The Wikipedia article on Green Eggs and Ham states that the children's book was banned in China in 1965 for its "portrayal of early Marxism", and that the ban was lifted in 1991. The citations for this are a clickbait article and a New York Public Library blog post.

Is there documentary evidence that this ban actually existed? If so, what was the rationale? I don't understand what the book has to do with early Marxism.

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    I think this might be better on Skeptics. Jul 11, 2016 at 7:02
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    The cultural revolution took Communist paranoia about western influences to hysterical heights. There would need to be a positive ideological reason for permitting the book to be published.
    – Ne Mo
    Jul 11, 2016 at 8:40

1 Answer 1


The ban is believable, if you consider it a ban on the man, rather than the book. It was lifted in 1991 when Seuss died. It was imposed in 1965 on the eve of the Cultural Revolution, when China sought to root out "outdated" views and influences. And it fits the pattern of China.

Throughout Seuss' work, there is a mocking, anti-authoritarian tone. It is this, that troubles a country like China; the bit about "early Marxism" is just a code word for "the party line."

So how did Seuss get on the wrong side of the Chinese? Articles like this one describe how. What would bother the Chinese is a story about how two children took out their grievances with their mother on a cat. Or how "Sam-I-am" was anything but a "yes man" in the Chinese mold.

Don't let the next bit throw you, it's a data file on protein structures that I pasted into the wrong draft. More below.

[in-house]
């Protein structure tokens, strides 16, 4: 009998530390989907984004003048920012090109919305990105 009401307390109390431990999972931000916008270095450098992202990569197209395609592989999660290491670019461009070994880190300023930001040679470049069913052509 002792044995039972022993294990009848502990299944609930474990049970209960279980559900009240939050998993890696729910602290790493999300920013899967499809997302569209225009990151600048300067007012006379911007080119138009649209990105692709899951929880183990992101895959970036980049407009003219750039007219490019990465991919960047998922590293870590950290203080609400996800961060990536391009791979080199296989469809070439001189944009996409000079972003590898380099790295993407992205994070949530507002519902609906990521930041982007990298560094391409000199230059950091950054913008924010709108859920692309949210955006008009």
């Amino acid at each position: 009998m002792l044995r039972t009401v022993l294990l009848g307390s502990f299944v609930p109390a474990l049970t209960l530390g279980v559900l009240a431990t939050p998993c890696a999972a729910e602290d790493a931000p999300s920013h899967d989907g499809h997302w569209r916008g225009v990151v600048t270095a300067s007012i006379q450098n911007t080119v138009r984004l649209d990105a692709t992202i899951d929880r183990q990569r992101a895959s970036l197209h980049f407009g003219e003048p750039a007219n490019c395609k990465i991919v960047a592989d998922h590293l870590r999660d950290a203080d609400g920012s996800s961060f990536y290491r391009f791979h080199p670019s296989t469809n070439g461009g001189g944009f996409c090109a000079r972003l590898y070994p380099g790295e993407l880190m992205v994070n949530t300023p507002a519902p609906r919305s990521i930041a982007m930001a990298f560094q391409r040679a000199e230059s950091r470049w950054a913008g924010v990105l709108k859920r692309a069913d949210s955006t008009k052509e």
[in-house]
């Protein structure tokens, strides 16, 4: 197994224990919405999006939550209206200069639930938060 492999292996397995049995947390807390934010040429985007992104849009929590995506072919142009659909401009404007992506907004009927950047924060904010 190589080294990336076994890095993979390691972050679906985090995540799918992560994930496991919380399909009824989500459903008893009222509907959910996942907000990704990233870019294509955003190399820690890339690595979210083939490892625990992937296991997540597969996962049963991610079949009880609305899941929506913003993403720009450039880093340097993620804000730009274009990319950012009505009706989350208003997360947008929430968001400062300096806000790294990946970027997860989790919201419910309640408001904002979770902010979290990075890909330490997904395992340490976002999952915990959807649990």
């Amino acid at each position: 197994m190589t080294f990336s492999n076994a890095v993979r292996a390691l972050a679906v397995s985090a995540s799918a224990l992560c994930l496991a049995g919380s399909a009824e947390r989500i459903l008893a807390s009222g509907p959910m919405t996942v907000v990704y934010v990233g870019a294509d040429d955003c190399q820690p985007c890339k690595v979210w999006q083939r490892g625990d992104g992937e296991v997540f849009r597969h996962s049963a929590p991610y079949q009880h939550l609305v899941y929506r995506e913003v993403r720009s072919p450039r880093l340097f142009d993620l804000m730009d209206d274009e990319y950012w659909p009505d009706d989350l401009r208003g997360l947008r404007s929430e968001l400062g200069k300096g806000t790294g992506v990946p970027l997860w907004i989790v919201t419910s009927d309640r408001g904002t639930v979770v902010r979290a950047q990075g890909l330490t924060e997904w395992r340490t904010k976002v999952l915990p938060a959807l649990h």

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    I'm pretty sure I've read somewhere a description of Geissel's relations with international socialism. However, that article isn't it. If anything, the Chinese are more likely to get ticked at the author, who apparently has nothing more productive to do for society than overanalyze children's books. If they aren't ticked at him, I certainly am.
    – T.E.D.
    Jul 11, 2016 at 18:03
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    @T.E.D.: I wasn't talking about "socialism." I (and the linked article) was talking about a story about how the children took out their grievances with their mother on the cat. The Chinese are against "aggression" (including passive-aggressive) in any form. Thank you for your interest.
    – Tom Au
    Jul 11, 2016 at 18:06
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    Ah. Did not make that leap at all.
    – T.E.D.
    Jul 11, 2016 at 18:47
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    Lots of internet sites repeat that Dr. Seuss' book was banned in China. What I find suspicious is that most of those sites explain (explain?! talk of a misuse of the word!) that the reason of the ban was a "protrait of early Marxism", but not one of them can explain what the diyu is a "portrait of early Marxism" or why would a self-proclaimed Marxist government ban something for "portraying early Marxism". At least a bad case of googleslating seems to be implied here, perhaps together with a healthy dose of acritical repetion of hearsay... Jul 22, 2016 at 18:36

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